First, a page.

As it toured the country, Leicester Curve’s 2017 production was praised by audiences and critics alike. Now, the team has come back together and filmed the musical for home viewings, whilst the theatres it visited sadly remain closed. Nikolai Foster’s artistic take on the iconic show has elevated the plot, and in doing so, has created an even more captivating piece.
The first number embodies the chaos and desperation of late-40’s Hollywood, set to the familiar melodies of Webber. “Did I hear that chord sequence in Joseph, or was it Jesus? Or have I just heard it earlier on in this song?” Webber’s signature style is stamped onto the show from the get-go. Another thing that is noticeable straight away is the appeal of the leading man. Narrating directly to camera, Danny Mac (White Christmas, Pretty Woman) oozes suavity and cool. Mac plays a down-on-his-luck writer who happens upon a forgotten silent-movie star, played by Ria Jones (Chess, Cats, Evita.. You name it, she’s done it). Adorned with sunglasses and a turban, her grand entrance and descent of the stairs is the epitome of old-school glamour. The story follows on from this chance encounter, as the actress becomes increasingly infatuated with the writer, and the idea of returning to the limelight.
Both leading actors’ journeys through the musical are masterclasses in their own right. Mac’s subtle choices seem sincere, and the increase of his cynicism is matched with impassioned vocals. As a person who can be sceptical of “star castings”, I didn’t expect the narrator to be so magnetic. His performance is perfectly matched by the melodrama that Jones brings. Jones has been involved in developing the show since 1991, where the workshops were still ongoing. Her previous work on Norma has obviously informed a magnificent performance. I felt that her rendition of the classic “Almost as if We Never Said Goodbye” was robbed of a standing ovation, with there being no audience. Her power and flamboyance don’t mask the insecurity of the woman underneath; making her all the more devastating.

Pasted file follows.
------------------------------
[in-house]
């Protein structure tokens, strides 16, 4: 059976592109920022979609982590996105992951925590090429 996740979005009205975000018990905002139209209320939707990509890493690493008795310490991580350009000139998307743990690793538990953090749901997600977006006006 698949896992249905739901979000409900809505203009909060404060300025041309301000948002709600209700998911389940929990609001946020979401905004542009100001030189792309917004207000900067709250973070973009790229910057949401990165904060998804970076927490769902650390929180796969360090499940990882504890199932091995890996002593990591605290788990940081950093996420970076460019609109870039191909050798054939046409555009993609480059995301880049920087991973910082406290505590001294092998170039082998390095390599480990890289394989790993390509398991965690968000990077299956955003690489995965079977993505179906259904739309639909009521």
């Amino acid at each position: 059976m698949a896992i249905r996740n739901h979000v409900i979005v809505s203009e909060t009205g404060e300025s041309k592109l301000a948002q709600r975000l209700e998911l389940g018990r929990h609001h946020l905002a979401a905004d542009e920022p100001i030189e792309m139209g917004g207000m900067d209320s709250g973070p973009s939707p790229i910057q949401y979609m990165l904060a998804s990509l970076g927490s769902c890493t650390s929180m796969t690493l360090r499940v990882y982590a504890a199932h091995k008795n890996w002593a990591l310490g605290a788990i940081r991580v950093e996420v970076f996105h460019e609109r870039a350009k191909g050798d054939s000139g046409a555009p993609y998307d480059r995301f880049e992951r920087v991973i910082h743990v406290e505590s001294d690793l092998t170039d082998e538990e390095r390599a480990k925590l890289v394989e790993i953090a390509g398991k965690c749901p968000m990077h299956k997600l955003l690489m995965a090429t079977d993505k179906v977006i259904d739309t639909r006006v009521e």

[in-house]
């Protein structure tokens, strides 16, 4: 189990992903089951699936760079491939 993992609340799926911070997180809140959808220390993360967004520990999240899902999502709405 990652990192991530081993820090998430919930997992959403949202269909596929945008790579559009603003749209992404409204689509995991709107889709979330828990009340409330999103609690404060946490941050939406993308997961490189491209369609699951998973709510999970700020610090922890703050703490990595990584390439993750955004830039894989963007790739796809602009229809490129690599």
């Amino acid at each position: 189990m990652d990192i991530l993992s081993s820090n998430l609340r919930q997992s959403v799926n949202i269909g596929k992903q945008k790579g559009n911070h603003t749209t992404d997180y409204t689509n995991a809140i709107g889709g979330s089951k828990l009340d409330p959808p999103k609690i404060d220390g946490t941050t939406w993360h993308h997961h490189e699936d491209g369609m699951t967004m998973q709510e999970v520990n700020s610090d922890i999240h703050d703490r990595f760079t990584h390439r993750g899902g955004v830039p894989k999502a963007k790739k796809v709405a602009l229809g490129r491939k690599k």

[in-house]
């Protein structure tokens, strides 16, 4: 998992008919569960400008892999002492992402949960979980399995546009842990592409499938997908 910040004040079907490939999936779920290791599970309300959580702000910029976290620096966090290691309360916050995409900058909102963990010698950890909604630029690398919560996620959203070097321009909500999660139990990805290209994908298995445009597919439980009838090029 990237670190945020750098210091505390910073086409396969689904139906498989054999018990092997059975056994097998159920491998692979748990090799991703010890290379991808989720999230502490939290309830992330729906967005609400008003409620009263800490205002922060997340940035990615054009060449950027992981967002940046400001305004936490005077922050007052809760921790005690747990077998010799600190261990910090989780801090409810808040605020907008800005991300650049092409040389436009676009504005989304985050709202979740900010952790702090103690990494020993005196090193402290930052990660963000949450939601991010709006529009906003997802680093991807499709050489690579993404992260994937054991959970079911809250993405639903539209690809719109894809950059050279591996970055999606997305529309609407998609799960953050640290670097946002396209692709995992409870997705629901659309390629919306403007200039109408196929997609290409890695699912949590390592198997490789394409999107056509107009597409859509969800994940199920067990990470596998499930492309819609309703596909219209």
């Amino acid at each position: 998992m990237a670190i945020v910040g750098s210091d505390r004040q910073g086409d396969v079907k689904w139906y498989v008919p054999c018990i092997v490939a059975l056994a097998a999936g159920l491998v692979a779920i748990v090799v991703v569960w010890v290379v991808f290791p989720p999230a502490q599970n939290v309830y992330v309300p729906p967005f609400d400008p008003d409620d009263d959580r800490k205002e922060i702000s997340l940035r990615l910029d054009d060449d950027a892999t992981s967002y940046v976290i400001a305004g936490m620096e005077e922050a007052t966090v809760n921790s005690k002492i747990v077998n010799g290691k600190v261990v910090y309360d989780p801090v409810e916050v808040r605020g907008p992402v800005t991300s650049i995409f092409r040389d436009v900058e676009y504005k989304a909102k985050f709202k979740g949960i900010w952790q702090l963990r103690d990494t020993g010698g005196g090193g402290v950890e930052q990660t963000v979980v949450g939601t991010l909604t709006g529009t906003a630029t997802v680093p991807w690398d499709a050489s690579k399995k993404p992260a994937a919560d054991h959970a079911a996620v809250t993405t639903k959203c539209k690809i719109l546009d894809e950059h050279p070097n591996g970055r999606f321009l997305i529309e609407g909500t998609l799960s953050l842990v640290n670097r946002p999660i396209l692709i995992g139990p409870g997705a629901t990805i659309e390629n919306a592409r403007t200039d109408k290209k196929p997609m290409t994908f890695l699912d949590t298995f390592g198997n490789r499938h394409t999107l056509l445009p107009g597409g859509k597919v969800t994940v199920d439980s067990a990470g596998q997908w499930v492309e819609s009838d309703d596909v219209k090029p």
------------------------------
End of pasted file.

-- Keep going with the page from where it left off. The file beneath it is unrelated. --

Whilst his booming voice sung out in devotion to his Madame, Adam Pearce (Les Misérables) also pulled at the heartstrings as loyal assistant Max. Where Molly Lynch (The Last Five Years) brought a sprightly optimism and beautiful soprano to Mac’s love interest, Betty. The whole ensemble was constantly creating this fast-paced studio buzz, whilst singing and dancing remarkably well. The entire cast can’t be faulted.
Contrary to what most people may think, this is not just a filmed version of the Curve’s production. The whole show has been re-rehearsed and thought through with the filming in mind. Seeing a masked camera assistant did make me uncertain for a moment, but soon it was clear that we were meant to see “behind the scenes”. The auditorium echoes the familiarity of a sound stage with cameras, orchestra and crew out in the open. As Foster says, they used “every single corner of the auditorium”. The lighting rig descends on the stage, Jones commands scenes from the balcony, and so the environment of Hollywood is enforced. It’s an innovative utilisation; who needs a set when there’s a whole theatre to explore?
Encapsulating Foster’s genius concept, the show comes to its inevitable end. The escapist nature had such an effect on me that it took a while to stop thinking about it. I can honestly say that I believe this production will be spoken about for a very long time. It’s a masterpiece. If you can stream it, then do. You’ll be swept away into a seducing tale of Hollywood drama.
Playing online until 17th January 2021 via https://www.curveonline.co.uk/whats-on/shows/sunset-boulevard-in-concert-at-home/
Reviewer: Coral Mourant
Reviewed: 11th January 2021
North West End UK Rating: ★★★★★